23 March 2010

First Azaleas of 2010

This is a view of the patch of woods behind my apartment, as seen from my bedroom window on the second floor. It's my daily regular view now that my computer is upstairs.

The splash of purple is one of two big patches of azaleas that began blooming last week. Normally they show up back in February, but we've had an unusually cold winter. So far none of the fenceline flowers have appeared yet (and thus, no closeups).

09 March 2010

Some recent thoughts with no particular point

If we burn the prairie in the fall, the grass will grow better in the spring. This will give the elk and buffalo more to eat, allowing them to grow and multiply. Which means that we, in turn, will also have more to eat.

The above concept comes out of 1491 by Charles C. Mann (p. 279-284) - a great book for short bursts of reading, in that you can turn to just about any page at random, start reading, and learn something interesting about the Americas before 1492. I read the above and thought: Huh. That makes a lot more sense - to work with nature to get what you want, rather than against it, trying to control it. Why don't we do more of that instead?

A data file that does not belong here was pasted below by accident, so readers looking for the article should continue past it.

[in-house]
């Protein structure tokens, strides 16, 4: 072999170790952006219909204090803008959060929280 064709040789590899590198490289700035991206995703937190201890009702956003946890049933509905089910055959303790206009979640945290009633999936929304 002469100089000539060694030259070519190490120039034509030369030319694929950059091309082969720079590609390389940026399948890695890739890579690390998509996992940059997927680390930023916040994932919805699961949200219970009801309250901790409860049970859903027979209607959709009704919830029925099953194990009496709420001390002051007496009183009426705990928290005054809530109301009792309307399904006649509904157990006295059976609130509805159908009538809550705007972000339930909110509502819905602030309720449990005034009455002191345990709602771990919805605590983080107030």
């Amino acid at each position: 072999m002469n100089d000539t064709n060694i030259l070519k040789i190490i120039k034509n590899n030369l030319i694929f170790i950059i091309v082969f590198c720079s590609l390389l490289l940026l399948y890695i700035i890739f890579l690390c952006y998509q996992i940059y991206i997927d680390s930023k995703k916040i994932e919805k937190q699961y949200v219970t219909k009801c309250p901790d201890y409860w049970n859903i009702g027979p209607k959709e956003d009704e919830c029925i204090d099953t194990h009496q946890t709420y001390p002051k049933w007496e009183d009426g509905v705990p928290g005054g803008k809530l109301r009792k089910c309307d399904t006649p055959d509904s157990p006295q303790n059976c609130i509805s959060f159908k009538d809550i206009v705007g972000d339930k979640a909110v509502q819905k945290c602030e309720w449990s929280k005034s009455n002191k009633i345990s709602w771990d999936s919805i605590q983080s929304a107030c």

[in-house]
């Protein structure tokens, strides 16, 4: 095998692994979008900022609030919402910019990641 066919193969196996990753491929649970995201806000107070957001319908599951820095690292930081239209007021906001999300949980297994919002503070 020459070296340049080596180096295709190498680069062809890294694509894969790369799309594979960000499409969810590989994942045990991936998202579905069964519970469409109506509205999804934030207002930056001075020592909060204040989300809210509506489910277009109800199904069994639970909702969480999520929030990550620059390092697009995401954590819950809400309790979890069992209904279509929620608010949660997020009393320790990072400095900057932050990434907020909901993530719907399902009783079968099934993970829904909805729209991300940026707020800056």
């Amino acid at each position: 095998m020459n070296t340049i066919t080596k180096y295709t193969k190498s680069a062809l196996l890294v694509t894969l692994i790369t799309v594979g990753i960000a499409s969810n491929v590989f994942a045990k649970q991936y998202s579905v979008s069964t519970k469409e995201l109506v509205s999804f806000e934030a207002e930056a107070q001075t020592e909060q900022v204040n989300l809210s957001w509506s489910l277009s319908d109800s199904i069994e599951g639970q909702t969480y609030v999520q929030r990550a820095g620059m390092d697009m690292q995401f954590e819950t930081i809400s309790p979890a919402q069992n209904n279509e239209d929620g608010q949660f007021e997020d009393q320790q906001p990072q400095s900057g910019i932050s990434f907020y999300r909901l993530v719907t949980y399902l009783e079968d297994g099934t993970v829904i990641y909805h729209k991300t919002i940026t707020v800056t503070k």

(Not that that works well in modern-day container gardening, alas. My inclination is to put the plants out there and let nature do whatever it wants. Unfortunately, this doesn't seem to give me any tomatoes.)

Then a few days later, I found out via Discover Magazine ("Where the Wild Things Are", March 2010, doesn't appear to be on their website (yet?) dangit) that someone in the Netherlands is trying it out. Or something close to it with the Oostvaardersplassen nature preserve. Basically, put a bunch of large herbivores together, do nothing management-wise, and see what happens. Results so far: you get patches of open forest and grasslands. not unbroken dense forest.

Anyway, like I said in the title, I don't really have a point. I just thought it was kind of cool. :)

04 March 2010

Still Dwelling

You have killed me by Morrissey

I don't share this view of how things ended, but this is how I would respond to it. But then, it's not forgiveness from me that matters.